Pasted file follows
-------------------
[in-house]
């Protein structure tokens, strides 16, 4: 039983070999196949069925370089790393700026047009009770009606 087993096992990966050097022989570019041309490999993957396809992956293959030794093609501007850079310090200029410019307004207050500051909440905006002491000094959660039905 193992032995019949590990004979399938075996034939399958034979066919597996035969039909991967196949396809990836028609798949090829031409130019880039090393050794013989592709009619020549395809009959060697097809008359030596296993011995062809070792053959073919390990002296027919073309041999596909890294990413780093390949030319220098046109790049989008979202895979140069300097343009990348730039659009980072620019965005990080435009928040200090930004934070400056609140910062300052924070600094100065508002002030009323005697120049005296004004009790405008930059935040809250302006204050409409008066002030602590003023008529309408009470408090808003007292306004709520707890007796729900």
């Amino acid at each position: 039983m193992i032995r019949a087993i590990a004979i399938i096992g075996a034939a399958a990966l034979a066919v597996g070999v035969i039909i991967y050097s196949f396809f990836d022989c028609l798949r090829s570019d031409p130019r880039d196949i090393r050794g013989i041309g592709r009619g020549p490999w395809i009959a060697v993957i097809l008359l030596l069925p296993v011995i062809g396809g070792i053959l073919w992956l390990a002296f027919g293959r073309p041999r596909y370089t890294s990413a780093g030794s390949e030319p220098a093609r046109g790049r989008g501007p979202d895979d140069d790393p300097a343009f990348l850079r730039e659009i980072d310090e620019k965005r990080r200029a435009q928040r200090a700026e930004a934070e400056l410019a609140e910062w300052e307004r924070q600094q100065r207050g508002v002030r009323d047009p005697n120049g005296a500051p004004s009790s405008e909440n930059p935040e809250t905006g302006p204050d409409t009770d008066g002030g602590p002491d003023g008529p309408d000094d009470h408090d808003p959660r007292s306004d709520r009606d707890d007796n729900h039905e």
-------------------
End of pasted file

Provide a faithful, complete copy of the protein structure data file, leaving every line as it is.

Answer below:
[in-house]
């Protein structure tokens, strides 16, 4: 039983070999196949069925370089790393700026047009009770009606 087993096992990966050097022989570019041309490999993957396809992956293959030794093609501007850079310090200029410019307004207050500051909440905006002491000094959660039905 193992032995019949590990004979399938075996034939399958034979066919597996035969039909991967196949396809990836028609798949090829031409130019880039090393050794013989592709009619020549395809009959060697097809008359030596296993011995062809070792053959073919390990002296027919073309041999596909890294990413780093390949030319220098046109790049989008979202895979140069300097343009990348730039659009980072620019965005990080435009928040200090930004934070400056609140910062300052924070600094100065508002002030009323005697120049005296004004009790405008930059935040809250302006204050409409008066002030602590003023008529309408009470408090808003007292306004709520707890007796729900």
């Amino acid at each position: 039983m193992i032995r019949a087993i590990a004979i399938i096992g075996a034939a399958a990966l034979a066919v597996g070999v035969i039909i991967y050097s196949f396809f990836d022989c028609l798949r090829s570019d031409p130019r880039d196949i090393r050794g013989i041309g592709r009619g020549p490999w395809i009959a060697v993957i097809l008359l030596l069925p296993v011995i062809g396809g070792i053959l073919w992956l390990a002296f027919g293959r073309p041999r596909y370089t890294s990413a780093g030794s390949e030319p220098a093609r046109g790049r989008g501007p979202d895979d140069d790393p300097a343009f990348l850079r730039e659009i980072d310090e620019k965005r990080r200029a435009q928040r200090a700026e930004a934070e400056l410019a609140e910062w300052e307004r924070q600094q100065r207050g508002v002030r009323d047009p005697n120049g005296a500051p004004s009790s405008e909440n930059p935040e809250t905006g302006p204050d409409t009770d008066g002030g602590p002491d003023g008529p309408d000094d009470h408090d808003p959660r007292s306004d709520r009606d707890d007796n729900h039905e």